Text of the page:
Renewables Slow ‘Energy Transition’ (it’s not easy being green)

“Replacing gasoline-powered cars with electric vehicles will increase demand for power … [but] Texas’ grid lacks the transmission capabilities…. And without more batteries to store power when the sun doesn’t shine and the wind doesn’t blow, it will be difficult for renewables to become a stable source of electric generation.”

“The electric vehicle maker Canoo announced in late June it would build a large factory in Oklahoma instead of in North Texas, citing the Lone Star State’s unreliable energy infrastructure as one reason.”

Houston Chronicle, July 5, 2021, B4.

Renewables cause ‘greenouts’ by disappearing at the peak and wounding conventional (‘reliable’) generation otherwise.

And greenouts are putting electricity for transportation in doubt–and discouraging new business from relocating to PUCT/ERCOT’s Texas.

Read it for yourself: Shelby Webb in “Houston’s energy transition not likely to be smooth.” Warning: it comes in the middle after a beginning and closing ‘pep talk’ in favor of the ‘energy transition.’ But three key points are loud and clear (in green).

Houston’s role in the energy transition to lower-carbon fuels has started to pick up steam in the past few months.

Greentown Labs — North America’s largest clean-energy-tech incubator — opened its second location in Midtown at the beginning of May. U.S. Energy Secretary Jennifer Granholm visited in late May to highlight green energy and Houston’s potential role in leading the industry. Several multinational companies have announced plans to erect giant solar arrays across the state, including one in Fort Bend County….

But despite the optimism from local officials, major roadblocks stand in the way.

Among them: Texas’ troubled electric grid.

Replacing gasoline-powered cars with electric vehicles will increase demand for power, and while that may seem like a boon for renewable energy projects, Texas’ grid lacks the transmission capabilities to bring a decent portion of electricity generated by renewables to the largest population areas. And without more batteries to store power when the sun doesn’t shine and the wind doesn’t blow, it will be difficult for renewables to become a stable source of electric generation.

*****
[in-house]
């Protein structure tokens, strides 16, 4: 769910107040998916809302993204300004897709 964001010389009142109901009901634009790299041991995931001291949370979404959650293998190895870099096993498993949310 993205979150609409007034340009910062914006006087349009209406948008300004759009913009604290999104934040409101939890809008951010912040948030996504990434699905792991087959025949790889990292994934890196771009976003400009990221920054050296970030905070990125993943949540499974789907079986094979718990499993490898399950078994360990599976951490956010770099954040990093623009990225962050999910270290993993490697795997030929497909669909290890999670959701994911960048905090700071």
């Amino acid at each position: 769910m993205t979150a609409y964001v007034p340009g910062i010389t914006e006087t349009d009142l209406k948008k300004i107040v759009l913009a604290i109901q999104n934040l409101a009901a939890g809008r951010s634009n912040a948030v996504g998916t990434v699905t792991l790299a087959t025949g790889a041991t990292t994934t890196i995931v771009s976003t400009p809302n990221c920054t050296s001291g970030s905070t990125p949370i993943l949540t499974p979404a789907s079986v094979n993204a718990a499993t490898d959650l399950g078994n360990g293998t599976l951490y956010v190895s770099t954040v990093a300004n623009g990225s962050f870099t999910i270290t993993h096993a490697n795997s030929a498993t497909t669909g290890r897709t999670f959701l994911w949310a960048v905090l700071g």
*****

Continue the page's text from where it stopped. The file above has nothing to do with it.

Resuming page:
Some companies have balked at the prospect of relocating to a state where about 12,000 megawatts of power generation went offline due to mechanical issues that have yet to be explained. In early June, forced plant outages left the state facing possible electricity shortages and led the state’s grid manager, ERCOT, to call for conservation measures.

Case in point: The electric vehicle maker Canoo announced in late June it would build a large factory in Oklahoma instead of in North Texas, citing the Lone Star State’s unreliable energy infrastructure as one reason.

Enough jobs?

Renewable jobs are booming in Texas right now, but openings in the industry are expected to remain much smaller than the number of jobs in traditional oil and gas. That has worried some labor unions and oil and gas producers, who fear moving too quickly with newer sources of energy, or doing away with fossil fuels, will lead to a rise in unemployment.

That said, there is reason for optimism among clean-energy advocates.

Activist investors rallied to elect three people to Exxon Mobil’s board who are committed to more aggressively pursuing lower-carbon initiatives. A court in the Netherlands ordered Shell to cut its carbon emissions by twice their original goal.

Oil majors have announced new projects and plans aimed at lowering carbon emissions. BP is spending $220 million to buy solar energy projects. Exxon has floated a $100 billion carbon capture and storage hub in Houston.

Occidental’s Oxy Low Carbon Ventures and bio-engineering startup Cemvita Factory announced in April that they would construct and operate a bio-ethylene pilot plant that could generate one metric ton per month. Ethylene is a key component of plastics.

It seems years of hypothetical talks about a cleaner energy future are turning into action, but what that means for the region’s economy has yet to be determined.

The Houston Chronicle is notoriously anti-fossil fuel. But the truth creeps in the regular business reporting. That is energy reality.

The post Renewables Slow ‘Energy Transition’ (it’s not easy being green) appeared first on Master Resource.

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July 6, 2021 at 01:07AM

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